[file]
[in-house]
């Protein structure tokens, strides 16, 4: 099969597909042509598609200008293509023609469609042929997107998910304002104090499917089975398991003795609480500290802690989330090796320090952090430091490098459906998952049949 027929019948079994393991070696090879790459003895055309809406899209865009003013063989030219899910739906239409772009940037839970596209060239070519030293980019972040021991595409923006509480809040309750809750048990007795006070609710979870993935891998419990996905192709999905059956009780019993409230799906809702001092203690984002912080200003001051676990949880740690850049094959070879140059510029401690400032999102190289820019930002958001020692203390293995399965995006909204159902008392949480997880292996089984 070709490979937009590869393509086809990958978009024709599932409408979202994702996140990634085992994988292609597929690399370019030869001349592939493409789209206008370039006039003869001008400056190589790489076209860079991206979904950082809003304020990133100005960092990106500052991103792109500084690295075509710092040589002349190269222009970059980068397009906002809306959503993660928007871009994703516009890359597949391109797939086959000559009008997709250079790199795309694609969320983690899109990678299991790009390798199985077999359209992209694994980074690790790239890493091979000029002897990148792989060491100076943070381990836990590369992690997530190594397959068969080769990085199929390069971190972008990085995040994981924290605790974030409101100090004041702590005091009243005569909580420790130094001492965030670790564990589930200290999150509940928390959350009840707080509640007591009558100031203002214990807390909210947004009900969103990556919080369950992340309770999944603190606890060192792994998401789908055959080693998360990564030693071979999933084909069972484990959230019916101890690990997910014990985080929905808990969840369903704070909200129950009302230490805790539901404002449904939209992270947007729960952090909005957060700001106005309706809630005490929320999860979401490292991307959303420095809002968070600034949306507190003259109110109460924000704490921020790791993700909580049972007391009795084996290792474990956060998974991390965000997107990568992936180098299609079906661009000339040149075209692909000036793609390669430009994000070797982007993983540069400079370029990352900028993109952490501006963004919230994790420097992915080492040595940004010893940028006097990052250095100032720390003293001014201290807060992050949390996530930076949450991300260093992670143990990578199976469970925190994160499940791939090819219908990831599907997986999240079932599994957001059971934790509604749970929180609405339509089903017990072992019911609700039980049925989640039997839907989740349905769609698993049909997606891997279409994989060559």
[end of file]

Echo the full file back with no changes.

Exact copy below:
[in-house]
């Protein structure tokens, strides 16, 4: 099969597909042509598609200008293509023609469609042929997107998910304002104090499917089975398991003795609480500290802690989330090796320090952090430091490098459906998952049949 027929019948079994393991070696090879790459003895055309809406899209865009003013063989030219899910739906239409772009940037839970596209060239070519030293980019972040021991595409923006509480809040309750809750048990007795006070609710979870993935891998419990996905192709999905059956009780019993409230799906809702001092203690984002912080200003001051676990949880740690850049094959070879140059510029401690400032999102190289820019930002958001020692203390293995399965995006909204159902008392949480997880292996089984 070709490979937009590869393509086809990958978009024709599932409408979202994702996140990634085992994988292609597929690399370019030869001349592939493409789209206008370039006039003869001008400056190589790489076209860079991206979904950082809003304020990133100005960092990106500052991103792109500084690295075509710092040589002349190269222009970059980068397009906002809306959503993660928007871009994703516009890359597949391109797939086959000559009008997709250079790199795309694609969320983690899109990678299991790009390798199985077999359209992209694994980074690790790239890493091979000029002897990148792989060491100076943070381990836990590369992690997530190594397959068969080769990085199929390069971190972008990085995040994981924290605790974030409101100090004041702590005091009243005569909580420790130094001492965030670790564990589930200290999150509940928390959350009840707080509640007591009558100031203002214990807390909210947004009900969103990556919080369950992340309770999944603190606890060192792994998401789908055959080693998360990564030693071979999933084909069972484990959230019916101890690990997910014990985080929905808990969840369903704070909200129950009302230490805790539901404002449904939209992270947007729960952090909005957060700001106005309706809630005490929320999860979401490292991307959303420095809002968070600034949306507190003259109110109460924000704490921020790791993700909580049972007391009795084996290792474990956060998974991390965000997107990568992936180098299609079906661009000339040149075209692909000036793609390669430009994000070797982007993983540069400079370029990352900028993109952490501006963004919230994790420097992915080492040595940004010893940028006097990052250095100032720390003293001014201290807060992050949390996530930076949450991300260093992670143990990578199976469970925190994160499940791939090819219908990831599907997986999240079932599994957001059971934790509604749970929180609405339509089903017990072992019911609700039980049925989640039997839907989740349905769609698993049909997606891997279409994989060559």